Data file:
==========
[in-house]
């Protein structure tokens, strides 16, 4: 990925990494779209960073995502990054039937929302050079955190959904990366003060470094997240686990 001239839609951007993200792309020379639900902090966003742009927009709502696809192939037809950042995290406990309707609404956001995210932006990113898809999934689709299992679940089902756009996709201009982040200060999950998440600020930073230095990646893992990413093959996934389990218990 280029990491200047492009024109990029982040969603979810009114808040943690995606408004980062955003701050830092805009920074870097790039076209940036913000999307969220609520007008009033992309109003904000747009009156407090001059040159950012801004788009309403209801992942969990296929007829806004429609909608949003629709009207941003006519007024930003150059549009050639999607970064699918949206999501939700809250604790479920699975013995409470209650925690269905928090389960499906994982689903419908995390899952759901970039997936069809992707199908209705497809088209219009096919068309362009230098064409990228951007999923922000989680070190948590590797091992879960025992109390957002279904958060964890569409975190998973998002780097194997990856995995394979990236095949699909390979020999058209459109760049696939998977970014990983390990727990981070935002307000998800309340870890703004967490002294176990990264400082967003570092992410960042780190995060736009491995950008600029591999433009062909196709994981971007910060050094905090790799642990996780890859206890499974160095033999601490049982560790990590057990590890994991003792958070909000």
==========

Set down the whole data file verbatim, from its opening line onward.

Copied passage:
[in-house]
């Protein structure tokens, strides 16, 4: 990925990494779209960073995502990054039937929302050079955190959904990366003060470094997240686990 001239839609951007993200792309020379639900902090966003742009927009709502696809192939037809950042995290406990309707609404956001995210932006990113898809999934689709299992679940089902756009996709201009982040200060999950998440600020930073230095990646893992990413093959996934389990218990 280029990491200047492009024109990029982040969603979810009114808040943690995606408004980062955003701050830092805009920074870097790039076209940036913000999307969220609520007008009033992309109003904000747009009156407090001059040159950012801004788009309403209801992942969990296929007829806004429609909608949003629709009207941003006519007024930003150059549009050639999607970064699918949206999501939700809250604790479920699975013995409470209650925690269905928090389960499906994982689903419908995390899952759901970039997936069809992707199908209705497809088209219009096919068309362009230098064409990228951007999923922000989680070190948590590797091992879960025992109390957002279904958060964890569409975190998973998002780097194997990856995995394979990236095949699909390979020999058209459109760049696939998977970014990983390990727990981070935002307000998800309340870890703004967490002294176990990264400082967003570092992410960042780190995060736009491995950008600029591999433009062909196709994981971007910060050094905090790799642990996780890859206890499974160095033999601490049982560790990590057990590890994991003792958070909000």